Sunday, January 4, 2015

About that memo, Professor Summers...

Let this be the year when we put a proper price on carbon is the theme and headline of an op-ed by Lawrence Summers at the Financial Times. There is indeed a compelling case for a carbon tax, as Summers argues. The case could be even more compelling were it not for the persistence of an "impeccable economic logic" that never was.

That  "impeccable logic" made a cameo appearance in an infamous World Bank memo that went out over Summers's signature some 23 years ago: "the economic logic behind dumping a load of toxic waste in the lowest wage country is impeccable." Take it as given that Summers did not write the memo, that the infamous passage was taken out of context and that the intention of the author, Lant Pritchett, was ironic and not making a serious proposal.

And yet... Satire has an object. The full memo is a chapter-by-chapter commentary on the outline for the 1992 World Bank publication, "Global Economic Prospects and the Developing Countries." Chapter 3 of the outline was presumably the target of the infamous excerpt. Note that chapter 3 in the final version is titled "Interlinkages, human capital and export competitiveness" and has nothing to say about pollution. In fact, the entire document has nothing to say about pollution.

Where is the rest of the infamous memo? Pages one and five of the original memo are posted on the internet but searching phrases from those pages turns up nothing. Daniel Hausman and Michael McPherson used the provocative toxic waste passage as exhibit "A" in their Economic Analysis, Moral Philosophy and Public Policy. But they are silent on the broader context of the full memo and the Global Economic Prospects outline.

Hausman and McPherson do, however, delve into the matter of cost-benefit analysis, which they conclude "is not a scientifically valid or value-neutral procedure for social decision making." This is sort of the argument I have been making here but not entirely. My argument, though, is that the "economic logic" is extraordinarily "peccable" -- its logical fallacy concealed behind an impenetrable veil of incongruity.

Whether conventional cost-benefit analysis is merely "not scientifically valid or value neutral" or is downright incongruous and "unacceptable nonsense," the Interagency Working Group on Social Cost of Carbon relied on it in 2010 to estimate the social cost of carbon to be $21 per ton of CO2 (in 2007 dollars). If Summers is serious about "letting this be the year when we put a proper price on carbon," perhaps he could nudge things along a bit by showing that the "impeccable economic logic" of not doing so is an abysmal sham and a swindle.


Thornton Hall said...

You should check out this fantastic lecture on tackling climate change by anthropology professor Steve Rayner:

When you study human beings rather than markets you learn something about motivating people to solve problems. Turns out cost-benefit analysis (econ style) has nothing to do with actual human thinking.

Sandwichman said...


My perspective -- and I believe Rayner shares this -- is that climate change is NOT a "problem" that can be "solved." It is a condition that we need to acknowledge and reduce the harm from.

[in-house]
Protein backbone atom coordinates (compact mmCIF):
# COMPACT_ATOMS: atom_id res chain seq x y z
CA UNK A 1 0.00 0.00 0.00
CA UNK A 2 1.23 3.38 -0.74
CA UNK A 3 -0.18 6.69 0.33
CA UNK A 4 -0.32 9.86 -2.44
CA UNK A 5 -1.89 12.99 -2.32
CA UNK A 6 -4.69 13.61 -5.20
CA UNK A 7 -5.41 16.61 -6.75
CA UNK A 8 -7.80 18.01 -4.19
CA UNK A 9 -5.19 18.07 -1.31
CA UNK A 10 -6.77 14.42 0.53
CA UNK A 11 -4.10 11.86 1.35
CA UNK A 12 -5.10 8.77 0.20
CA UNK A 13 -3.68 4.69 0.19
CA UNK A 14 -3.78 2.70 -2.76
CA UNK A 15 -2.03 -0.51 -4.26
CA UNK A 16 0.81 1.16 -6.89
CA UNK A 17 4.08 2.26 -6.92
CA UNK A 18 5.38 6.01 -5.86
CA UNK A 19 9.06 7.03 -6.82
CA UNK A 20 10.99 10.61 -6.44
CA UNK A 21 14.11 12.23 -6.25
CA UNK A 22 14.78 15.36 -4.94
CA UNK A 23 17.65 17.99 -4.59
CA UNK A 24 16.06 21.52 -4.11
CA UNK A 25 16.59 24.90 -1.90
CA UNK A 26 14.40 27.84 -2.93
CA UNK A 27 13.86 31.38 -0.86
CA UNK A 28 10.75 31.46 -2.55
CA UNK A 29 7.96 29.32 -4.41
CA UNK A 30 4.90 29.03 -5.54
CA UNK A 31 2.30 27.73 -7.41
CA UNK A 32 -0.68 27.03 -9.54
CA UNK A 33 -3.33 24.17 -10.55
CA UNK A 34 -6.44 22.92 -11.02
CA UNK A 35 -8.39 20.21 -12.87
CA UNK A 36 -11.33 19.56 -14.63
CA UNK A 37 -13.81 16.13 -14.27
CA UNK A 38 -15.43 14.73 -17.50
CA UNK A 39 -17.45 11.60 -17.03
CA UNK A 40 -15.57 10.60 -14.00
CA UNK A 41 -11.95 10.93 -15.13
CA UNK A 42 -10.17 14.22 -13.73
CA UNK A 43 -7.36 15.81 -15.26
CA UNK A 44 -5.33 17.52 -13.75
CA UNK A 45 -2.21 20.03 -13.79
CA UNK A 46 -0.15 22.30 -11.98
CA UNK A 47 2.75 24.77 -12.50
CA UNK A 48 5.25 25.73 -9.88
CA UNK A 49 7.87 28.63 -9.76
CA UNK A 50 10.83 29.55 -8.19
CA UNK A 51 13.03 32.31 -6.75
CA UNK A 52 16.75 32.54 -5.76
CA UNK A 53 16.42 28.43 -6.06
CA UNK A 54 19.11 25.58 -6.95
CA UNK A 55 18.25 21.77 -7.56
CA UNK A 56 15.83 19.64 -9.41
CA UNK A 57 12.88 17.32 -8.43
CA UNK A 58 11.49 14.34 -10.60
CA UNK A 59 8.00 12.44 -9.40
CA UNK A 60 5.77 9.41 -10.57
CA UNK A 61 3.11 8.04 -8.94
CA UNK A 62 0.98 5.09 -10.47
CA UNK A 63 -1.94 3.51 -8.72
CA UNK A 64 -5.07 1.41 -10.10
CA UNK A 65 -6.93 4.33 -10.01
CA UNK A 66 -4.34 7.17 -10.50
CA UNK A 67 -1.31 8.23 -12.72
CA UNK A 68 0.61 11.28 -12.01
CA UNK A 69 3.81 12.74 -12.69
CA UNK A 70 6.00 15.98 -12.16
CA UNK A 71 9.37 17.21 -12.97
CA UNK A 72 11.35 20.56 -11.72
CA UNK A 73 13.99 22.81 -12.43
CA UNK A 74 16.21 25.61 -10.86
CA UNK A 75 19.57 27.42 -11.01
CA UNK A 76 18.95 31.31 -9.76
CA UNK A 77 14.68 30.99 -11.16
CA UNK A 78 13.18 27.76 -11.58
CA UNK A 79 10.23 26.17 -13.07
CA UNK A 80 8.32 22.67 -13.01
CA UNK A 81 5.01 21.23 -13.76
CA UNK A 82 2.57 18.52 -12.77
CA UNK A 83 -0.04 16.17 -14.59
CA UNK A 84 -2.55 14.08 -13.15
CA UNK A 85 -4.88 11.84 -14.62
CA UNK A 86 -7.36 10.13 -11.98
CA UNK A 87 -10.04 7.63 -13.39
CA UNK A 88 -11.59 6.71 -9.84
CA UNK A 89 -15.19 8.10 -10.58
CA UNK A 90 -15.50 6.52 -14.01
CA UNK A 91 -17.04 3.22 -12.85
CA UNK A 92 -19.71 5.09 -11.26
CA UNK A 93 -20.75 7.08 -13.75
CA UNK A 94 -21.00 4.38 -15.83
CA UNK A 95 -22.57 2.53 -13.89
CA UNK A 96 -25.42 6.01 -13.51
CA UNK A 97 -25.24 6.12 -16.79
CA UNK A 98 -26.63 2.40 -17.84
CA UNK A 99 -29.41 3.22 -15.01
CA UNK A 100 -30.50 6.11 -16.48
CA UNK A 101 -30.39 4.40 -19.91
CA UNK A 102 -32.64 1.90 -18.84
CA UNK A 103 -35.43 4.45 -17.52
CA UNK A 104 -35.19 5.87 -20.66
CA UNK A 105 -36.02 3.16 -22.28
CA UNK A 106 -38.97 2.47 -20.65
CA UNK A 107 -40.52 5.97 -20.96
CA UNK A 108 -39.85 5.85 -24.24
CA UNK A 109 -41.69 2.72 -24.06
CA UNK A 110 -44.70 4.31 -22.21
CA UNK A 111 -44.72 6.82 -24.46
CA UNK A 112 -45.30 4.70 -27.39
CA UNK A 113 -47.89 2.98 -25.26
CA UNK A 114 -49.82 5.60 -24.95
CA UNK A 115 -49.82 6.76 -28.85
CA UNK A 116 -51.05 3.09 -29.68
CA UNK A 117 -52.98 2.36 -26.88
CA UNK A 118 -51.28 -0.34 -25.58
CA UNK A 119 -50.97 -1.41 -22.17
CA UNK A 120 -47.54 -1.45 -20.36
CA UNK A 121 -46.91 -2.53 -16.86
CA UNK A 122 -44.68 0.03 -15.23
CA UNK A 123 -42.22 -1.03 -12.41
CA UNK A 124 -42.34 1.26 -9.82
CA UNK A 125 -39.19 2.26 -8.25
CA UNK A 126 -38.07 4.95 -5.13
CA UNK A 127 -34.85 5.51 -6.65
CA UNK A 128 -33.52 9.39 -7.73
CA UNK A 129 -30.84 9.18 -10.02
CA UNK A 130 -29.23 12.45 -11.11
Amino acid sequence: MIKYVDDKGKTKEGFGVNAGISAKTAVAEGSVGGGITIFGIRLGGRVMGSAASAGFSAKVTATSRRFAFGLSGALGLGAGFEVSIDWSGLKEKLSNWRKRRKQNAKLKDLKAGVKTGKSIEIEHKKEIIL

Thornton Hall said...

Always so oblique! Whether climate change is a "problem" or a "condition", the fact remains that human beings need to change their behavior. The fact also remains that in the debate between a carbon tax and a trading scheme, economists proceed on the belief that they know something about changing human behavior.

I subscribe to a world view where such a belief is prima facie false given the steadfast refusal of most economists to engage with actual humans. If an anthropologist says we should look how to present the issue in a way that businesses and environmentalists can agree on a way forward, and an economists says, "but look at our success with organ transplants and some auctions you've never heard of", well, then, I'm going to be as rational as I can be and agree with the anthropologist.

Sandwichman said...

When did I ever oppose presenting the issue "in a way that businesses and environmentalists can agree on a way forward"? If such a way actually exists. I'm hardly advocating cost-benefit analysis here, in case you missed the memo.

Thornton Hall said...

I didn't miss the memo. In light of your rejoinder, I think the most important part of my response was:

"Always so oblique."

Which is to say, I'm never quite sure what you are driving at.

As to environmentalists and businesses seeing eye to eye, the answer, as Rayner points out, is to focus on developing new technology. ExxinMobil isn't going to lobby for a carbon tax, but they just might be convinced to diversify into solar if we make an offer they can't refuse.

Sandwichman said...

"Always so oblique."

From Wikipedia:

"Oblique Strategies (subtitled Over One Hundred Worthwhile Dilemmas) is a deck of 7-by-9-centimetre (2.8 in × 3.5 in) printed cards in a black container box, created by Brian Eno and Peter Schmidt and first published in 1975. Each card offers an aphorism intended to help artists (particularly musicians) break creative blocks by encouraging lateral thinking."

There is a scene in the Richard Linklater film, Slacker featuring the "game." One of the cards mentioned was "Not building a wall; making a brick."

My posts are "oblique" because they are bricks, not walls. It is not important to my meaning for YOU to know what I am driving at. If you can use the research and the analysis in some way that is all that matters.

Thornton Hall said...

I guess I should be complimented for my word choice, then.

Sandwichman said...

Apt word choice, Thornton!